• In my 53 years of experience, he was a rare find.

  • Unlike the social worker doctor, Tober used three simple strategies while communicating with me strategies that can also use to confidently talk with others who might communicate differently.

  • First, be patient.

  • Second, speak directly with the person and finally verify you have heard the message correctly.

  • You carry these strategies within yourself at all times.

  • You can be capable and confident while communicating with others.

  • Regardless of how they might communicate, one person can truly make a difference.

  • You can make a difference.

  • Take, for example, my friend and colleague from my Web accessibility days.

  • Ted Drake Ted is now the accessibility leader than tooled, which develops TurboTax among other software.

  • Last year they launched their Accessibility Champion program to recognize people passionate about accessibility.

  • This year, to mark the program's success, they have a T shirt design contest, the winning design, an array of nine corgi dogs, each representing a different disability.

  • To be honest, I teared up when seeing the T shirt because this was the first time in my 53 years both my communication disability and my mobility disability had been recognized and acknowledged together.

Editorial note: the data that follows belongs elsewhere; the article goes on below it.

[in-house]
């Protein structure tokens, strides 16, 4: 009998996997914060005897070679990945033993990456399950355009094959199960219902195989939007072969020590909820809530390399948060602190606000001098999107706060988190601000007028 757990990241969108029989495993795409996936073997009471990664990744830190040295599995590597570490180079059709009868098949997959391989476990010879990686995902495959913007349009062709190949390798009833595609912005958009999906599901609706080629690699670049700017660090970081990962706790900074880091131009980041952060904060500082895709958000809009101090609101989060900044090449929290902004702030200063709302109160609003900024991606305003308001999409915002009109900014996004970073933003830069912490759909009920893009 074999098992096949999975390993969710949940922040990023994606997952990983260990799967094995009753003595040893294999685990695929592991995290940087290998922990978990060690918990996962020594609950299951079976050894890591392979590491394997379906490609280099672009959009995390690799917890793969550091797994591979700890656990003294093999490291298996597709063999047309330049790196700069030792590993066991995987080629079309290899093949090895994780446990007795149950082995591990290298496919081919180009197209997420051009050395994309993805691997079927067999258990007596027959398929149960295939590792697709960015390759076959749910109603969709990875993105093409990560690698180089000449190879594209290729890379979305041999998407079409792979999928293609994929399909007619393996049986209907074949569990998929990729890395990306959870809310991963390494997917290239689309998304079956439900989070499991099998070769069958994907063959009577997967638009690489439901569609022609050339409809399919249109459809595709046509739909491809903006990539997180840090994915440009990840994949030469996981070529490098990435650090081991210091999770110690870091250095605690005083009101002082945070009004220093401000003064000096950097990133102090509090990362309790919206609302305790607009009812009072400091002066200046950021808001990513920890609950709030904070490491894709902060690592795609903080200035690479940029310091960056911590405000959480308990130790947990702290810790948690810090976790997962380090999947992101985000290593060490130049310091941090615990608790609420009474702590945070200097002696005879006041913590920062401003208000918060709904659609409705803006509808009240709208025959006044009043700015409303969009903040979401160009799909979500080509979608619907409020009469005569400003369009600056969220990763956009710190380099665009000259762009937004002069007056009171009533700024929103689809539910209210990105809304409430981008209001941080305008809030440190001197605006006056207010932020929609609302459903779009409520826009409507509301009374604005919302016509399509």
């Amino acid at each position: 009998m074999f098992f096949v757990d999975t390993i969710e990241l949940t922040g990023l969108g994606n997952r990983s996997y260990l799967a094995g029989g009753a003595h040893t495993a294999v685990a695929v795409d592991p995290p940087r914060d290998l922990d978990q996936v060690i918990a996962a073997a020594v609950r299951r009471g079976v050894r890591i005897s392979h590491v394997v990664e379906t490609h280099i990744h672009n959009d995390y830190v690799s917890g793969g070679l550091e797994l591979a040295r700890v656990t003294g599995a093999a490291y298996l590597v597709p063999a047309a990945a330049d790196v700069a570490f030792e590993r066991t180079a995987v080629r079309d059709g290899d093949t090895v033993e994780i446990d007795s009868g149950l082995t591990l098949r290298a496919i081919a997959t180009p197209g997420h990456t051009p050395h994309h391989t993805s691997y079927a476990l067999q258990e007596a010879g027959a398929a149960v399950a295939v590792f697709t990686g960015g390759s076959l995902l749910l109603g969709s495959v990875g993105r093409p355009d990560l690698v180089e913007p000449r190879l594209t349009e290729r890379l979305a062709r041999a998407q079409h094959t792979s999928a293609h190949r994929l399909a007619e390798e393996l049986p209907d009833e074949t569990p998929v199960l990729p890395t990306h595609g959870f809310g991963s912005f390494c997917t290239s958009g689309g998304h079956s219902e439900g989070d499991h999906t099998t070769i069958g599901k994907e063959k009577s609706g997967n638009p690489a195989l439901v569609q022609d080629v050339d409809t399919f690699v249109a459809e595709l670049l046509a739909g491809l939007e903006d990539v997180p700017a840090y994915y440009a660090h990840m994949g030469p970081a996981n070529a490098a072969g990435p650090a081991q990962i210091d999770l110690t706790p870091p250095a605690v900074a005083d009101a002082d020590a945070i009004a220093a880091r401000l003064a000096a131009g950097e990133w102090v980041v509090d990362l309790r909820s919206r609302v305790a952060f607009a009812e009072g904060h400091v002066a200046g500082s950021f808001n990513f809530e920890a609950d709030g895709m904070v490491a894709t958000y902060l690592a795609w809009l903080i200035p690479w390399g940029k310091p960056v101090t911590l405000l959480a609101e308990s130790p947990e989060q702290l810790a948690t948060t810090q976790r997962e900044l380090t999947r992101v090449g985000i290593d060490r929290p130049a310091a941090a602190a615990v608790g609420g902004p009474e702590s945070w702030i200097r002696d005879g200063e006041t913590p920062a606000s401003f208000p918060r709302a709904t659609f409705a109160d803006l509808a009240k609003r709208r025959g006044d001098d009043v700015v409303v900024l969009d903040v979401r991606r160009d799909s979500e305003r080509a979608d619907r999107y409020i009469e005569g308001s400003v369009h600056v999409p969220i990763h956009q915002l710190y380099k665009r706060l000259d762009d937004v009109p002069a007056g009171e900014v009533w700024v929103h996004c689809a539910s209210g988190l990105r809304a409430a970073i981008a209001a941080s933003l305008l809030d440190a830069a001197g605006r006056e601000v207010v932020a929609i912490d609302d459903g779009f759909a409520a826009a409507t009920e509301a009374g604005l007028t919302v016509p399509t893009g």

• Regardless of whether you are working on inclusive hiring practices, planning public forums and events, developing accessibility legislation and much more.

  • Ask the question.

  • How would people with communication disabilities be included?

  • You don't need to know that how you will make a difference by asking this one question, circling back to Mr Kirkpatrick's question.

  • Would I rather be able to walk or to talk?

  • I would still respond resoundingly.

  • Talk, not having clear speech.

  • I still miss out on daily interactions, which most of you might take for granted in other, more critical situations, such as with the social worker.

  • It can impact my health care.

  • However, I am feeling slightly hopeful about the future.

  • Thanks to the concerted efforts of money, the recently enacted Accessible Canada Act is the first accessibility legislation to explicitly include communication disabilities.

  • Now is the time for people with speech and language disabilities to be equally acknowledged in accommodated to be among the loudest once to have a seat at the table.

  • And it starts with asking one question.

  • How would people with communication disabilities be included?

one morning 35 years ago, while I was wheeling past my high school's office and past the wall of starry eyed grad photos of those who'd left the school before me.

字幕與單字

單字即點即查 點擊單字可以查詢單字解釋

B1 中級

傾聽、承認、包容 (Listen, Acknowledge, Include | Glenda Watson-Hyatt | TEDxSFU)

  • 1 0
    林宜悉 發佈於 2021 年 01 月 14 日
影片單字